Unlike traditional media companies (either TV networks or movie studios), Semel seems willing to give Yahoo’s content experiments a longer time to prove that they’re successful – or not. “In the world of television, you had to have a hit that night – and if you had a hit that night, it made a great year. If you had a flop, you had a bad year.” Yahoo’s trying new things in news and entertainment, and Semel wants to foster even more experiments, “and judge that experience 18 months from now.”

Barry Diller at Web 2.0

I’m down at the Argent Hotel in San Francisco this week for the Web 2.0 Conference. The big kick-off session today was a “fireside chat” between John Battelle, one of the conference’s organizers, and Barry Diller, CEO of InterActive Corp.

The most interesting exchanges, to me, were about user-generated video, and whether Diller, a former media mogul (Paramount, Fox, ABC, QVC) who evolved into an Internet mogul (Expedia,, Ask Jeeves) might one day again become a media mogul.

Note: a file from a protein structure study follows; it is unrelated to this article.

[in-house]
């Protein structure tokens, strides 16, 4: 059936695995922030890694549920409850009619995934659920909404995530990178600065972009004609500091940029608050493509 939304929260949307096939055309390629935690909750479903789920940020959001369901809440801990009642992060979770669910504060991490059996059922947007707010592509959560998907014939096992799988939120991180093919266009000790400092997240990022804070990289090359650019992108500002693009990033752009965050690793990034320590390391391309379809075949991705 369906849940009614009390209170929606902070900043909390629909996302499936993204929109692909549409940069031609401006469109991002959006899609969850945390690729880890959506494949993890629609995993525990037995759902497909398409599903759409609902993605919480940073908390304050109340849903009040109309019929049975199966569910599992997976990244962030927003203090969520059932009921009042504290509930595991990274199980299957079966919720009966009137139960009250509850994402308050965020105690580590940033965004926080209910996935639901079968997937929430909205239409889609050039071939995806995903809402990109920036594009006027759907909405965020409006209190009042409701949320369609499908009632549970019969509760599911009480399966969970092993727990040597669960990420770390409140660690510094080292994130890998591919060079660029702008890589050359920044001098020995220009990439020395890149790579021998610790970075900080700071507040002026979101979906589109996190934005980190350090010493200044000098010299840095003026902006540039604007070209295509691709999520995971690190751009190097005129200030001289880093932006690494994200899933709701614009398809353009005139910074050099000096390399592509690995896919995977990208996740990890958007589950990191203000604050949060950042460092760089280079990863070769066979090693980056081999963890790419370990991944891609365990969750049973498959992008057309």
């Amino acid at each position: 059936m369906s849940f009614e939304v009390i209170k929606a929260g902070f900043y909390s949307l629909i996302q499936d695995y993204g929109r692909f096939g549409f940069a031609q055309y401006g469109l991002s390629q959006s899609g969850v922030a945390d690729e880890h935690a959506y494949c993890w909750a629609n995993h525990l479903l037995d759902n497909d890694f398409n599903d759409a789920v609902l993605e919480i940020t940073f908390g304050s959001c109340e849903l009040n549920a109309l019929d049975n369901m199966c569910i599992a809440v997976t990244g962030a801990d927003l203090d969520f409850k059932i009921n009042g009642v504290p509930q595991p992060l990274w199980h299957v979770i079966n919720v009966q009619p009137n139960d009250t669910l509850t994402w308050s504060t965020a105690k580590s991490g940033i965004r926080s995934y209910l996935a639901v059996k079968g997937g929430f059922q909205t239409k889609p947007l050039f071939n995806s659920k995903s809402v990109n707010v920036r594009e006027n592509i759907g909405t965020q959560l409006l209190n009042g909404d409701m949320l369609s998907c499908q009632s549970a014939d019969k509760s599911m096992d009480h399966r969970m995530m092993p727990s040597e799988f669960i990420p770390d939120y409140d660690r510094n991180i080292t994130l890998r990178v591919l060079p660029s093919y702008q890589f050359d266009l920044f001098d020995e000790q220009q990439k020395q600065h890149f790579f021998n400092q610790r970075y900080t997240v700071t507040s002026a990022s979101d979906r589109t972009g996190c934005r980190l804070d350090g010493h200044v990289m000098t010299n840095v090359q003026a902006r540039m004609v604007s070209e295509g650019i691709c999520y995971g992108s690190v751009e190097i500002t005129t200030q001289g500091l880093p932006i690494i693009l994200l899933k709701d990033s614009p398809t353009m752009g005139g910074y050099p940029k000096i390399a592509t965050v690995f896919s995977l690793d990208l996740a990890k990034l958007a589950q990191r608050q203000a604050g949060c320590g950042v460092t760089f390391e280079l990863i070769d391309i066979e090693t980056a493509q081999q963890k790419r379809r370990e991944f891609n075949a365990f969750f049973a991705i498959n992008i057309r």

Diller essentially said yes.

“I absolutely see my company getting involved in making a product, in the vernacular…producing, financing, and distributing a filmed, or taped, or digital product, whether that’s a TV show, a movie, or whatever form it takes.”

Convergence as a buzzword is back. Diller said that the Net and traditional media and news and entertainment are on a certain collision course. “I think it’s going to be one world.” That “brings about a potential change-up of the players.”

New digital tool have already changed the way media gets made, just not how it is distributed. “Everything is going to end up being in digits. Making [entertainment] is already there. Distribution is going to get there. We’ve built up some expertise in this other way of distributing content," Diller said.